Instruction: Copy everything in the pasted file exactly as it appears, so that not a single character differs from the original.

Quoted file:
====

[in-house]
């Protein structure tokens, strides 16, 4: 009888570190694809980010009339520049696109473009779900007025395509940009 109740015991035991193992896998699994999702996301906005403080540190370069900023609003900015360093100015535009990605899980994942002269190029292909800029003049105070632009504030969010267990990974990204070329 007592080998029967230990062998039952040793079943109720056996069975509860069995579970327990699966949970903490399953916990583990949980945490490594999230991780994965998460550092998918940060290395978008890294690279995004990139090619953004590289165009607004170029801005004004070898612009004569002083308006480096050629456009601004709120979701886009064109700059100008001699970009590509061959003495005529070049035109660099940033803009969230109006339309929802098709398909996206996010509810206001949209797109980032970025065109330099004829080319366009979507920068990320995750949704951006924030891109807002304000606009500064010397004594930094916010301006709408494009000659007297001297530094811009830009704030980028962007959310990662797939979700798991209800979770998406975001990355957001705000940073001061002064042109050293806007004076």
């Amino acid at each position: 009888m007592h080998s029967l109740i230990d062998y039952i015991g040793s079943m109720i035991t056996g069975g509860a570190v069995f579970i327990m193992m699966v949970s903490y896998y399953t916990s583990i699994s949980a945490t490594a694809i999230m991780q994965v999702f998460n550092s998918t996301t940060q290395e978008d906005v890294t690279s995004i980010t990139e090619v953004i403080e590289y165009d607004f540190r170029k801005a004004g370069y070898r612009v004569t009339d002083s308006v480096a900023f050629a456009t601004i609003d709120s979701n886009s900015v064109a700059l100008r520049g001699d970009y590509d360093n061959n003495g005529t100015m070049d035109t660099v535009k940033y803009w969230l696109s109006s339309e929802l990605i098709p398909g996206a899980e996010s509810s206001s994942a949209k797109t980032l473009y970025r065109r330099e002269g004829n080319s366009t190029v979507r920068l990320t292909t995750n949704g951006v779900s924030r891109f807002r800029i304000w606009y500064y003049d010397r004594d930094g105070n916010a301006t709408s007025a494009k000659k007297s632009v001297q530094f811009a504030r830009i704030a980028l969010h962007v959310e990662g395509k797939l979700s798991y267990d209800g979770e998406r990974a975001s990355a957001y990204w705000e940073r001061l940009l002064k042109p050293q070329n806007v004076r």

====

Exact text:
[in-house]
């Protein structure tokens, strides 16, 4: 009888570190694809980010009339520049696109473009779900007025395509940009 109740015991035991193992896998699994999702996301906005403080540190370069900023609003900015360093100015535009990605899980994942002269190029292909800029003049105070632009504030969010267990990974990204070329 007592080998029967230990062998039952040793079943109720056996069975509860069995579970327990699966949970903490399953916990583990949980945490490594999230991780994965998460550092998918940060290395978008890294690279995004990139090619953004590289165009607004170029801005004004070898612009004569002083308006480096050629456009601004709120979701886009064109700059100008001699970009590509061959003495005529070049035109660099940033803009969230109006339309929802098709398909996206996010509810206001949209797109980032970025065109330099004829080319366009979507920068990320995750949704951006924030891109807002304000606009500064010397004594930094916010301006709408494009000659007297001297530094811009830009704030980028962007959310990662797939979700798991209800979770998406975001990355957001705000940073001061002064042109050293806007004076």
């Amino acid at each position: 009888m007592h080998s029967l109740i230990d062998y039952i015991g040793s079943m109720i035991t056996g069975g509860a570190v069995f579970i327990m193992m699966v949970s903490y896998y399953t916990s583990i699994s949980a945490t490594a694809i999230m991780q994965v999702f998460n550092s998918t996301t940060q290395e978008d906005v890294t690279s995004i980010t990139e090619v953004i403080e590289y165009d607004f540190r170029k801005a004004g370069y070898r612009v004569t009339d002083s308006v480096a900023f050629a456009t601004i609003d709120s979701n886009s900015v064109a700059l100008r520049g001699d970009y590509d360093n061959n003495g005529t100015m070049d035109t660099v535009k940033y803009w969230l696109s109006s339309e929802l990605i098709p398909g996206a899980e996010s509810s206001s994942a949209k797109t980032l473009y970025r065109r330099e002269g004829n080319s366009t190029v979507r920068l990320t292909t995750n949704g951006v779900s924030r891109f807002r800029i304000w606009y500064y003049d010397r004594d930094g105070n916010a301006t709408s007025a494009k000659k007297s632009v001297q530094f811009a504030r830009i704030a980028l969010h962007v959310e990662g395509k797939l979700s798991y267990d209800g979770e998406r990974a975001s990355a957001y990204w705000e940073r001061l940009l002064k042109p050293q070329n806007v004076r």